The truth is there is an epidemic explosion of doctors who blog, showing to the public that physicians are not robotic and cold. That their heart beat just as passionately as the rest of humanity. That the logistics of their work is not just about doing the best for their patients (unfortunately), but they also must deal with excruciating paperwork, sound or unsound hospital policy, budget cuts, (nice or annoying) superior’s instructions despite what they think is best for their patients, and the list goes on.
I am not at the stage where I have to worry about making hospital or departmental policies, but when the policies are made, they do affect the quality of my work. (what investigations I can order for case work up, whether I can admit my patients into the ward or not, what meds I can prescribe)
What you said you wanted to do when you said you wanted to become a doctor (to help people, to make a difference, to save lives), you said all that without reading all the fine prints that came with the contract of being a doctor. Life is not so flowery when you cast away your rose-tinted glasses, alas.
If you are a frequent blog reader and are familiar with blogger doctors all over the world, you will notice that there are SO MANY doctors who blog but at the same time there are just not enough ethical guidelines regarding what you can write and cannot write in your blog. This is still a grey area that must be carefully manoeuvred… but nothing an experienced blogger can’t handle.
I began this blog when I was a medical student in 2009. So many years ago! Even then, I had already researched about what I could write, what I shouldn’t write at all and how to manoeuvre and manipulate the matter so that even if I write something that is borderline forbidden, I can still get away with it. I might get in some trouble, but nothing anyone can really pin down to make a case. I know my way around med blogging. So whenever people express concern about doctors writing about their cases in the blog, I just take note of their concerns but still continue to do my thing. Because I know my way around medblogsphere. I would never do something risky without a potential exit plan. (but I humbly admit that sometimes exit plan can have loopholes… but nothing that a good lawyer cannot rectify).
I know how to write about cases so that no one can identify my patient, not even my own colleagues. And not even the patient will know it.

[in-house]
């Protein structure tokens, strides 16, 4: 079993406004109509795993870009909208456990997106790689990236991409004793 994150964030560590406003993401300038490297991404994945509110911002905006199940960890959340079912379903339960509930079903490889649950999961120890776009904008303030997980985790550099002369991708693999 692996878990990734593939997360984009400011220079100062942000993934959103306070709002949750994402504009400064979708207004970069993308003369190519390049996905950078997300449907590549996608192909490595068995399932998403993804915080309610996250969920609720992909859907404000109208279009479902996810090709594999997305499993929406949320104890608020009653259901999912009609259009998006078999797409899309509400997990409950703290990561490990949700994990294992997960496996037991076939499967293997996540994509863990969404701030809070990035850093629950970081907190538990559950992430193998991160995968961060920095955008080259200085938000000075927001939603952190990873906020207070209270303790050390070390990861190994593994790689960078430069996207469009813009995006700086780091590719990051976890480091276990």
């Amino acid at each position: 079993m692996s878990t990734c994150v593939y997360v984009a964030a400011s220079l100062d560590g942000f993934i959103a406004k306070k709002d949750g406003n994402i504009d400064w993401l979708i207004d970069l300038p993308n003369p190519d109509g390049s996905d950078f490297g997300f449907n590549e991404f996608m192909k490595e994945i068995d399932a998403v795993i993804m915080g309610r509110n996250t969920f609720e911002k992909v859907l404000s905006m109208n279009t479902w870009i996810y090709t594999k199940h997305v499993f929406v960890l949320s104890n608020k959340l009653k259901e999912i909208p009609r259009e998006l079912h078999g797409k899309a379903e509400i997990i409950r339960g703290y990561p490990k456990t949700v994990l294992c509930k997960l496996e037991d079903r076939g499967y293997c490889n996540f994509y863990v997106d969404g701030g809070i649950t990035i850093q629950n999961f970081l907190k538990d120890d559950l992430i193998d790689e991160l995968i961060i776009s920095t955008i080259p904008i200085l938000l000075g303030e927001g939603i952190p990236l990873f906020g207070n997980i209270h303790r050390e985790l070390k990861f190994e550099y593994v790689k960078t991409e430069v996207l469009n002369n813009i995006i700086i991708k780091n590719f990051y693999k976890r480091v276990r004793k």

I have written about Mrs. H once. But her name doesn’t start with H.
I said that Mrs. H went to KL after her divorce. But that wasn’t where she went.
I said she had a son with a previous marriage. But how many previous marriages did she have? Or she might actually have a daughter. Or she might actually have more than one children. See?
I said that Mrs. H has to sell sandwiches to support herself. But in reality, she might have never sold a single sandwich in her whole life, but perhaps she sold something else…. or even had another job altogether, say, a cleaner.
If the Mrs. H (whose name doesn’t start with H) were to read my post, she wouldn’t even be able to recognize herself. Because as a doctor, I am only concerned about the main lesson/point in her life story that I can share with my readers. But in other aspects of her story, I am like a writer who is given free reign to manipulate all her personal information, from how she looks (whether she is beautiful, whether she wears a hijab or not, whether she has any scars or personal defects) and her personal information (her age, her race, her job, her other illnesses, who her husband is, how many children she has) and her general characterization.
It’s like writing a short story or even a novel.
A good writer KNOWS that plots do not vary much. You read a few variations of each genre once, then you have read them all. (that’s why we have genres. Boy meets girl and falls in love – that is romance. The plots won’t vary that much. Good guy defeating the crazy villain – that is mystery/thriller. A vampire collaborating with a demon to create a high-tech powerful device to conquer the world- that is paranormal sci-fi. Most plots, depending on their genres, are always the same. Over and over again. Any reader KNOWS that).